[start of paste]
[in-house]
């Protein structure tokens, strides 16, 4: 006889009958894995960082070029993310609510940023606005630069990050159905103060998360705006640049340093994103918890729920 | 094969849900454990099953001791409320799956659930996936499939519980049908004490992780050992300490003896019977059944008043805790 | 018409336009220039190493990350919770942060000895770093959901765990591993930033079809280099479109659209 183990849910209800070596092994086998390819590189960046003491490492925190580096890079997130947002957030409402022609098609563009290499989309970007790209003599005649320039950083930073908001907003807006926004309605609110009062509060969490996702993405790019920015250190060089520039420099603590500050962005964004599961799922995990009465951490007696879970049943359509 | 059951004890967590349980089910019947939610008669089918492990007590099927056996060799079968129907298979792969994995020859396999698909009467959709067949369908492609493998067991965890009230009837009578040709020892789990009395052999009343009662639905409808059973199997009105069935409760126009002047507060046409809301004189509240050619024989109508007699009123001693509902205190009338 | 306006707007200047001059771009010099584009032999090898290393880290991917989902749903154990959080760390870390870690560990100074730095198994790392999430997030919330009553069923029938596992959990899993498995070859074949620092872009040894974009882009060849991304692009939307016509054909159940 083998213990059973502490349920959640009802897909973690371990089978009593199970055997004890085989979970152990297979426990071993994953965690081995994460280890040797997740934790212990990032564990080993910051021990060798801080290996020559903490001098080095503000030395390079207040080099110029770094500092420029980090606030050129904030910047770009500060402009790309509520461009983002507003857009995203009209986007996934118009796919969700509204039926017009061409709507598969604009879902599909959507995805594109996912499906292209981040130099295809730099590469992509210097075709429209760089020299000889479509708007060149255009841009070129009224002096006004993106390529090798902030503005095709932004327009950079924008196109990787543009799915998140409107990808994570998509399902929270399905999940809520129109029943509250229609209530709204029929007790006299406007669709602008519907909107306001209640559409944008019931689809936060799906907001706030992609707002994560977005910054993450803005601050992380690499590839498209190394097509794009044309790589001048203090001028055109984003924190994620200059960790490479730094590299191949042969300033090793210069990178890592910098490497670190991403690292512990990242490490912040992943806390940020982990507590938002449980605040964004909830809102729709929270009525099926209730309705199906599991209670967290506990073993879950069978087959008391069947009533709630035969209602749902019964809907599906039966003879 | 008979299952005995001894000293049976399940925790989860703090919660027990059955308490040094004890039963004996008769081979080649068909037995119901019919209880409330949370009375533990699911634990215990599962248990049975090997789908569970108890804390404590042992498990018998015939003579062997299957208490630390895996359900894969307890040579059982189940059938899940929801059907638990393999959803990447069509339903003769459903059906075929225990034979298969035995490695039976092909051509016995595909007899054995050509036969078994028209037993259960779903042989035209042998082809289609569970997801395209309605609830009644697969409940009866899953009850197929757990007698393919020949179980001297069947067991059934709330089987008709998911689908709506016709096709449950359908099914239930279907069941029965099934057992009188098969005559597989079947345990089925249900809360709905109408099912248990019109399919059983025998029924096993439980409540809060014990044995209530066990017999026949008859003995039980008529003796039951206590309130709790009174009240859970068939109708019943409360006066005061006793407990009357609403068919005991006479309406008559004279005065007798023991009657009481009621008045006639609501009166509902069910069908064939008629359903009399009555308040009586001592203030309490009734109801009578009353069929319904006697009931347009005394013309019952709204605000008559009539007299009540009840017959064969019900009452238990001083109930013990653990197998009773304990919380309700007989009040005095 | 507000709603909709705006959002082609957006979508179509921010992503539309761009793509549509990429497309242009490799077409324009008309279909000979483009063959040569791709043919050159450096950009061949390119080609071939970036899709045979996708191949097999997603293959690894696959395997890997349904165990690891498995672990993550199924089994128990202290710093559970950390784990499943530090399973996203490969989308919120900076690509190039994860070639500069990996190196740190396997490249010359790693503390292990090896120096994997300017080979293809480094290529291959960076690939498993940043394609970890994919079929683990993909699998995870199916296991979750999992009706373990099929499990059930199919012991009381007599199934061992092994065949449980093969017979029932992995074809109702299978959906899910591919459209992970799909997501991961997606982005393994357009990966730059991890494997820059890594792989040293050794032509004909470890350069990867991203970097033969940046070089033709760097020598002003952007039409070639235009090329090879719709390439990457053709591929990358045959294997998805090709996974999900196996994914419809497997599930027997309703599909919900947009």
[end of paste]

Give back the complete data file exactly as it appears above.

[in-house]
């Protein structure tokens, strides 16, 4: 006889009958894995960082070029993310609510940023606005630069990050159905103060998360705006640049340093994103918890729920 | 094969849900454990099953001791409320799956659930996936499939519980049908004490992780050992300490003896019977059944008043805790 | 018409336009220039190493990350919770942060000895770093959901765990591993930033079809280099479109659209 183990849910209800070596092994086998390819590189960046003491490492925190580096890079997130947002957030409402022609098609563009290499989309970007790209003599005649320039950083930073908001907003807006926004309605609110009062509060969490996702993405790019920015250190060089520039420099603590500050962005964004599961799922995990009465951490007696879970049943359509 | 059951004890967590349980089910019947939610008669089918492990007590099927056996060799079968129907298979792969994995020859396999698909009467959709067949369908492609493998067991965890009230009837009578040709020892789990009395052999009343009662639905409808059973199997009105069935409760126009002047507060046409809301004189509240050619024989109508007699009123001693509902205190009338 | 306006707007200047001059771009010099584009032999090898290393880290991917989902749903154990959080760390870390870690560990100074730095198994790392999430997030919330009553069923029938596992959990899993498995070859074949620092872009040894974009882009060849991304692009939307016509054909159940 083998213990059973502490349920959640009802897909973690371990089978009593199970055997004890085989979970152990297979426990071993994953965690081995994460280890040797997740934790212990990032564990080993910051021990060798801080290996020559903490001098080095503000030395390079207040080099110029770094500092420029980090606030050129904030910047770009500060402009790309509520461009983002507003857009995203009209986007996934118009796919969700509204039926017009061409709507598969604009879902599909959507995805594109996912499906292209981040130099295809730099590469992509210097075709429209760089020299000889479509708007060149255009841009070129009224002096006004993106390529090798902030503005095709932004327009950079924008196109990787543009799915998140409107990808994570998509399902929270399905999940809520129109029943509250229609209530709204029929007790006299406007669709602008519907909107306001209640559409944008019931689809936060799906907001706030992609707002994560977005910054993450803005601050992380690499590839498209190394097509794009044309790589001048203090001028055109984003924190994620200059960790490479730094590299191949042969300033090793210069990178890592910098490497670190991403690292512990990242490490912040992943806390940020982990507590938002449980605040964004909830809102729709929270009525099926209730309705199906599991209670967290506990073993879950069978087959008391069947009533709630035969209602749902019964809907599906039966003879 | 008979299952005995001894000293049976399940925790989860703090919660027990059955308490040094004890039963004996008769081979080649068909037995119901019919209880409330949370009375533990699911634990215990599962248990049975090997789908569970108890804390404590042992498990018998015939003579062997299957208490630390895996359900894969307890040579059982189940059938899940929801059907638990393999959803990447069509339903003769459903059906075929225990034979298969035995490695039976092909051509016995595909007899054995050509036969078994028209037993259960779903042989035209042998082809289609569970997801395209309605609830009644697969409940009866899953009850197929757990007698393919020949179980001297069947067991059934709330089987008709998911689908709506016709096709449950359908099914239930279907069941029965099934057992009188098969005559597989079947345990089925249900809360709905109408099912248990019109399919059983025998029924096993439980409540809060014990044995209530066990017999026949008859003995039980008529003796039951206590309130709790009174009240859970068939109708019943409360006066005061006793407990009357609403068919005991006479309406008559004279005065007798023991009657009481009621008045006639609501009166509902069910069908064939008629359903009399009555308040009586001592203030309490009734109801009578009353069929319904006697009931347009005394013309019952709204605000008559009539007299009540009840017959064969019900009452238990001083109930013990653990197998009773304990919380309700007989009040005095 | 507000709603909709705006959002082609957006979508179509921010992503539309761009793509549509990429497309242009490799077409324009008309279909000979483009063959040569791709043919050159450096950009061949390119080609071939970036899709045979996708191949097999997603293959690894696959395997890997349904165990690891498995672990993550199924089994128990202290710093559970950390784990499943530090399973996203490969989308919120900076690509190039994860070639500069990996190196740190396997490249010359790693503390292990090896120096994997300017080979293809480094290529291959960076690939498993940043394609970890994919079929683990993909699998995870199916296991979750999992009706373990099929499990059930199919012991009381007599199934061992092994065949449980093969017979029932992995074809109702299978959906899910591919459209992970799909997501991961997606982005393994357009990966730059991890494997820059890594792989040293050794032509004909470890350069990867991203970097033969940046070089033709760097020598002003952007039409070639235009090329090879719709390439990457053709591929990358045959294997998805090709996974999900196996994914419809497997599930027997309703599909919900947009």